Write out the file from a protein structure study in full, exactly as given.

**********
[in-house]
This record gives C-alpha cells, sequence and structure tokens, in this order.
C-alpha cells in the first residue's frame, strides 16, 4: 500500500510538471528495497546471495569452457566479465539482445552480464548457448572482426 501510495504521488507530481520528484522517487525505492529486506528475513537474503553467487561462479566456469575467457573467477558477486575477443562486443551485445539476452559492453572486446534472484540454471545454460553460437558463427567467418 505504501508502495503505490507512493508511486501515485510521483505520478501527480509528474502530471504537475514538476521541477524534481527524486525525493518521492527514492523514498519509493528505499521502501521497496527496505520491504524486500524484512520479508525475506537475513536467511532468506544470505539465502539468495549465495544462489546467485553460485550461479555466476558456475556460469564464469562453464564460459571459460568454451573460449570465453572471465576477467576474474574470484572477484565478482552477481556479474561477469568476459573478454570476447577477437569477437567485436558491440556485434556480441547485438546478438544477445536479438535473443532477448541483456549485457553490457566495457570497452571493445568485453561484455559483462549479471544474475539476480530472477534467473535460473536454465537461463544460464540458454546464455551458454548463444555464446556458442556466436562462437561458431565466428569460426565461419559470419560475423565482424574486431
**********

[in-house]
This record gives C-alpha cells, sequence and structure tokens, in this order.
C-alpha cells in the first residue's frame, strides 16, 4: 500500500510538471528495497546471495569452457566479465539482445552480464548457448572482426 501510495504521488507530481520528484522517487525505492529486506528475513537474503553467487561462479566456469575467457573467477558477486575477443562486443551485445539476452559492453572486446534472484540454471545454460553460437558463427567467418 505504501508502495503505490507512493508511486501515485510521483505520478501527480509528474502530471504537475514538476521541477524534481527524486525525493518521492527514492523514498519509493528505499521502501521497496527496505520491504524486500524484512520479508525475506537475513536467511532468506544470505539465502539468495549465495544462489546467485553460485550461479555466476558456475556460469564464469562453464564460459571459460568454451573460449570465453572471465576477467576474474574470484572477484565478482552477481556479474561477469568476459573478454570476447577477437569477437567485436558491440556485434556480441547485438546478438544477445536479438535473443532477448541483456549485457553490457566495457570497452571493445568485453561484455559483462549479471544474475539476480530472477534467473535460473536454465537461463544460464540458454546464455551458454548463444555464446556458442556466436562462437561458431565466428569460426565461419559470419560475423565482424574486431